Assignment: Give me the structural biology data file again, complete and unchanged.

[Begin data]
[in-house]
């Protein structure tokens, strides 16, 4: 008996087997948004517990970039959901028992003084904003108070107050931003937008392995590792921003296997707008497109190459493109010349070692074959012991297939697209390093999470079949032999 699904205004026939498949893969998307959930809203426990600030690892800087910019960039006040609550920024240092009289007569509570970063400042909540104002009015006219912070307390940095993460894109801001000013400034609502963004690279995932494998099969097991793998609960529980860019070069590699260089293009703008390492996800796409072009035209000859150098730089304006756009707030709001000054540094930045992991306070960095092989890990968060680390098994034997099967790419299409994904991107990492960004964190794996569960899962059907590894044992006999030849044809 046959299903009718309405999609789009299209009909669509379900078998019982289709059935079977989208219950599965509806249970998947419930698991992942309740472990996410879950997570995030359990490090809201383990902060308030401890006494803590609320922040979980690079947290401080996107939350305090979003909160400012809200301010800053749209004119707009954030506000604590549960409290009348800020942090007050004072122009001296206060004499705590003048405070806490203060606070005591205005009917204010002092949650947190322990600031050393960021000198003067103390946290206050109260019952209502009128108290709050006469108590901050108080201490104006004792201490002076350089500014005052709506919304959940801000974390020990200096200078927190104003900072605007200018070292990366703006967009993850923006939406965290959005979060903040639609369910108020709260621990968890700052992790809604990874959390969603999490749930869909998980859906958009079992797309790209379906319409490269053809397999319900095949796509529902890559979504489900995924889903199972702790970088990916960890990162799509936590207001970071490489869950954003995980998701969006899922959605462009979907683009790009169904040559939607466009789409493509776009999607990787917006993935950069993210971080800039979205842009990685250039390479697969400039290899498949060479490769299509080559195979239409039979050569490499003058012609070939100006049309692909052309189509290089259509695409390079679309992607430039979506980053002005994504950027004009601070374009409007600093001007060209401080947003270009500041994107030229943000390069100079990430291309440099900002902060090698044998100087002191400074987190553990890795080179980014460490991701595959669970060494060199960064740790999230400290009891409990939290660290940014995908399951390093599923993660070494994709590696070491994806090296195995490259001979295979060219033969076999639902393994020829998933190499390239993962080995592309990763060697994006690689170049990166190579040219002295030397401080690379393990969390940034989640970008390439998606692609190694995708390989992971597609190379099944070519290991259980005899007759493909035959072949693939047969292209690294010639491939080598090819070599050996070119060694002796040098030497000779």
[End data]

[in-house]
């Protein structure tokens, strides 16, 4: 008996087997948004517990970039959901028992003084904003108070107050931003937008392995590792921003296997707008497109190459493109010349070692074959012991297939697209390093999470079949032999 699904205004026939498949893969998307959930809203426990600030690892800087910019960039006040609550920024240092009289007569509570970063400042909540104002009015006219912070307390940095993460894109801001000013400034609502963004690279995932494998099969097991793998609960529980860019070069590699260089293009703008390492996800796409072009035209000859150098730089304006756009707030709001000054540094930045992991306070960095092989890990968060680390098994034997099967790419299409994904991107990492960004964190794996569960899962059907590894044992006999030849044809 046959299903009718309405999609789009299209009909669509379900078998019982289709059935079977989208219950599965509806249970998947419930698991992942309740472990996410879950997570995030359990490090809201383990902060308030401890006494803590609320922040979980690079947290401080996107939350305090979003909160400012809200301010800053749209004119707009954030506000604590549960409290009348800020942090007050004072122009001296206060004499705590003048405070806490203060606070005591205005009917204010002092949650947190322990600031050393960021000198003067103390946290206050109260019952209502009128108290709050006469108590901050108080201490104006004792201490002076350089500014005052709506919304959940801000974390020990200096200078927190104003900072605007200018070292990366703006967009993850923006939406965290959005979060903040639609369910108020709260621990968890700052992790809604990874959390969603999490749930869909998980859906958009079992797309790209379906319409490269053809397999319900095949796509529902890559979504489900995924889903199972702790970088990916960890990162799509936590207001970071490489869950954003995980998701969006899922959605462009979907683009790009169904040559939607466009789409493509776009999607990787917006993935950069993210971080800039979205842009990685250039390479697969400039290899498949060479490769299509080559195979239409039979050569490499003058012609070939100006049309692909052309189509290089259509695409390079679309992607430039979506980053002005994504950027004009601070374009409007600093001007060209401080947003270009500041994107030229943000390069100079990430291309440099900002902060090698044998100087002191400074987190553990890795080179980014460490991701595959669970060494060199960064740790999230400290009891409990939290660290940014995908399951390093599923993660070494994709590696070491994806090296195995490259001979295979060219033969076999639902393994020829998933190499390239993962080995592309990763060697994006690689170049990166190579040219002295030397401080690379393990969390940034989640970008390439998606692609190694995708390989992971597609190379099944070519290991259980005899007759493909035959072949693939047969292209690294010639491939080598090819070599050996070119060694002796040098030497000779």